How-To: A Beginner’s Guide to Kombucha: Continuous Brew
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Oh it’s happening! I’m making kombucha for the second time from scratch and I’ve decided I’m going to document each step to share with you.
If you read closely you’ll notice I said this is my second time. What happened the first time? I used several layers of cheese cloth to seal the top in order to allow gasses to escape. For the seasoned kombucha brewers, you already know my mistake. For the newbies, let me tell you: cheese cloth is no match for fruit flies. Those little critters got right in there and laid their eggs on the nutritious goodness that is the SCOBY.
What’s a SCOBY, you wonder? Let’s take this a step at a time. To finish my story first: I shooed away the flies and added more layers but the eggs hatched leaving baby larvae in my brew. I was sad and it was gross. But it was meant to be! Learn from my pitfalls and let’s get started.
Pro Tip: If you'd like to learn the basics about Kombucha - what it is, the history, health benefits, potential risks, cost and savings - check out this PUL article.
In the meantime, let me tell you how to prepare your own kombucha brew at home:
The Equipment & Steps
Step 1: Acquire a large glass container with a spigot at the bottom and make sure the spigot is plastic and not metal (disclaimer: although mine looks metal I assure you it’s completely plastic on the inside). The size depends on how much you want to make. The container I use holds 5 litres, but I fill it with 3.5 litres of tea.
Step 2: Find a SCOBY and about 2 cups (500 mL) of starter tea. You can make your own SCOBY from scratch (starter kits can be found at stores such as WholeFoods), buy one off a friend who also makes kombucha, or do as I did: check out Craigslist for people selling extras in your area (this sounds sketchy and it is – be smart and purchase from someone who appears reliable and hygienic). The person I purchased mine from happened to be a friend of someone I know – small world! Yes… the SCOBY looks a little like a uterus. Let me tell you: this ugly thing makes one mean fizzy drink.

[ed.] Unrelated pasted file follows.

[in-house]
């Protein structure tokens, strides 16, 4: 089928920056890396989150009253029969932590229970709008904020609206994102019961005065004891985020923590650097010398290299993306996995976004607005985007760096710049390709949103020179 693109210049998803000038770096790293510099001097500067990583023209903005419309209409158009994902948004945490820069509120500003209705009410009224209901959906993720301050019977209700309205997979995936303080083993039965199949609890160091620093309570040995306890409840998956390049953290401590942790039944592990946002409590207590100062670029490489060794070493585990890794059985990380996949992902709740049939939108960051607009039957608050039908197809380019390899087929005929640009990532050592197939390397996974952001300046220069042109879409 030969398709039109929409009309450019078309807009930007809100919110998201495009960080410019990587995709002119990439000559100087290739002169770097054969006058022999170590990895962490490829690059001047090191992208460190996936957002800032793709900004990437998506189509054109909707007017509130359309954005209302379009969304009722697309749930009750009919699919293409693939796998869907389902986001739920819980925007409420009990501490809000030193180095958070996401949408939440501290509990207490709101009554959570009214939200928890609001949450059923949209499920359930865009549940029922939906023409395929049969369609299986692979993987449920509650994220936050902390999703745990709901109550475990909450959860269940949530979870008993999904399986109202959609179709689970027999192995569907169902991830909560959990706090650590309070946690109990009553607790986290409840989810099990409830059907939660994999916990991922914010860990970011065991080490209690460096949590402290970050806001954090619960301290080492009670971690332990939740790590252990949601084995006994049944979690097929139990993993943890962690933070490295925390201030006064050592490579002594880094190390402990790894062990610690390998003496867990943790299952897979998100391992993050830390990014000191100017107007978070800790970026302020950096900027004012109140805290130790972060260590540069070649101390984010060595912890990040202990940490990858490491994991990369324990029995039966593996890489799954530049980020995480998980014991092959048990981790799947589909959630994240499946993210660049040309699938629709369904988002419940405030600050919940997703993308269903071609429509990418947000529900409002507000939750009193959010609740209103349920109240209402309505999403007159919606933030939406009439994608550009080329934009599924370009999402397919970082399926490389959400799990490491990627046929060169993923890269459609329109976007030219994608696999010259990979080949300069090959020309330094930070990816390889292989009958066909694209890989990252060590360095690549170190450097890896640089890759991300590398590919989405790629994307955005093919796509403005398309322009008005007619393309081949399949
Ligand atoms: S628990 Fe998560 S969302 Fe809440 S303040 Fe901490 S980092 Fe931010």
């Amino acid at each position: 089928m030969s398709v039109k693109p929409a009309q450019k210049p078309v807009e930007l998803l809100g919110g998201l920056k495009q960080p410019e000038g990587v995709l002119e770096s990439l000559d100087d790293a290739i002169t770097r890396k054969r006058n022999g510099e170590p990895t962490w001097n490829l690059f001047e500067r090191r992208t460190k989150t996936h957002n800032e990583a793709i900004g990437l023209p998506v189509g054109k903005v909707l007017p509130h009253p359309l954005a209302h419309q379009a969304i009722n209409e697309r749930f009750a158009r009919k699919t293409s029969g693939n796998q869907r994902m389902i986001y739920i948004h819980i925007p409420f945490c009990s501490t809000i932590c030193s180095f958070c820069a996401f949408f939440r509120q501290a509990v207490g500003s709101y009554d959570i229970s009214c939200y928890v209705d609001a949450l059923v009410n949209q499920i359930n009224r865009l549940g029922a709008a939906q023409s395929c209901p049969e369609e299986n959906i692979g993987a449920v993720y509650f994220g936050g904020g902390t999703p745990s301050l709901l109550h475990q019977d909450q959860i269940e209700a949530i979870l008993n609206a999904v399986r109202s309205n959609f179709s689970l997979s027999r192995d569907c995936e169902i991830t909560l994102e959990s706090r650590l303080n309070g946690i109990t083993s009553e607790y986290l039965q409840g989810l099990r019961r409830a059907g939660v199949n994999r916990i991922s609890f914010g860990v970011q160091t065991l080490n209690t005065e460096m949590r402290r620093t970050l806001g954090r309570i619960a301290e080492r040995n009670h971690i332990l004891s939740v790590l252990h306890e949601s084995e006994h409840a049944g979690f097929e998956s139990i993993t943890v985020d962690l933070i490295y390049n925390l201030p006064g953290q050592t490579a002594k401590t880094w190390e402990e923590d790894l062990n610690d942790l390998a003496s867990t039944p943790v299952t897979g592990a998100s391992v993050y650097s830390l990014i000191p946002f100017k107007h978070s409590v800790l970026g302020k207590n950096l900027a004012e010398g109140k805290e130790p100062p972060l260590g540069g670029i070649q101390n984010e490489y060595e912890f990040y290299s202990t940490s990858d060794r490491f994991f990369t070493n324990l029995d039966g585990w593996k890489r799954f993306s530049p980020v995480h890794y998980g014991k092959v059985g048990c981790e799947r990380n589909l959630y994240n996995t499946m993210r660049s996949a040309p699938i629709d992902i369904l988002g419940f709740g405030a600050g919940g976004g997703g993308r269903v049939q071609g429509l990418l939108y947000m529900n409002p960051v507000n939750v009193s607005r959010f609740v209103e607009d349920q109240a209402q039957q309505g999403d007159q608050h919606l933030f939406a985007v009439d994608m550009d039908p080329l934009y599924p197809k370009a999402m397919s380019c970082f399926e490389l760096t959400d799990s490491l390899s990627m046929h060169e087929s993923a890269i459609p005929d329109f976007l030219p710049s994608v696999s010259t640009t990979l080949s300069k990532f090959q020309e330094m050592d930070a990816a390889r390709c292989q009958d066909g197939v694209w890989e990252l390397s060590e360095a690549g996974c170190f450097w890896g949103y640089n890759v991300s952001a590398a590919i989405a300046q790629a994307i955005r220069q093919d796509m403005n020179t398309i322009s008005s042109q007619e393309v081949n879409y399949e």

Step 3: Acquire organic green or black tea (pictured here is black). Loose tea works too but you’ll need to strain it before Step #8 below.
Step 4: Place granulated organic cane sugar and tea bags in a jar (a pot over the stove works too).
Step 5: Add boiling water to the sugar and tea.
Step 6: Give the mixture a swirl to ensure the sugar dissolves. Let the mixture steep until the tea has cooled to room temperature.
Step 7: Add boiled water that has cooled to room te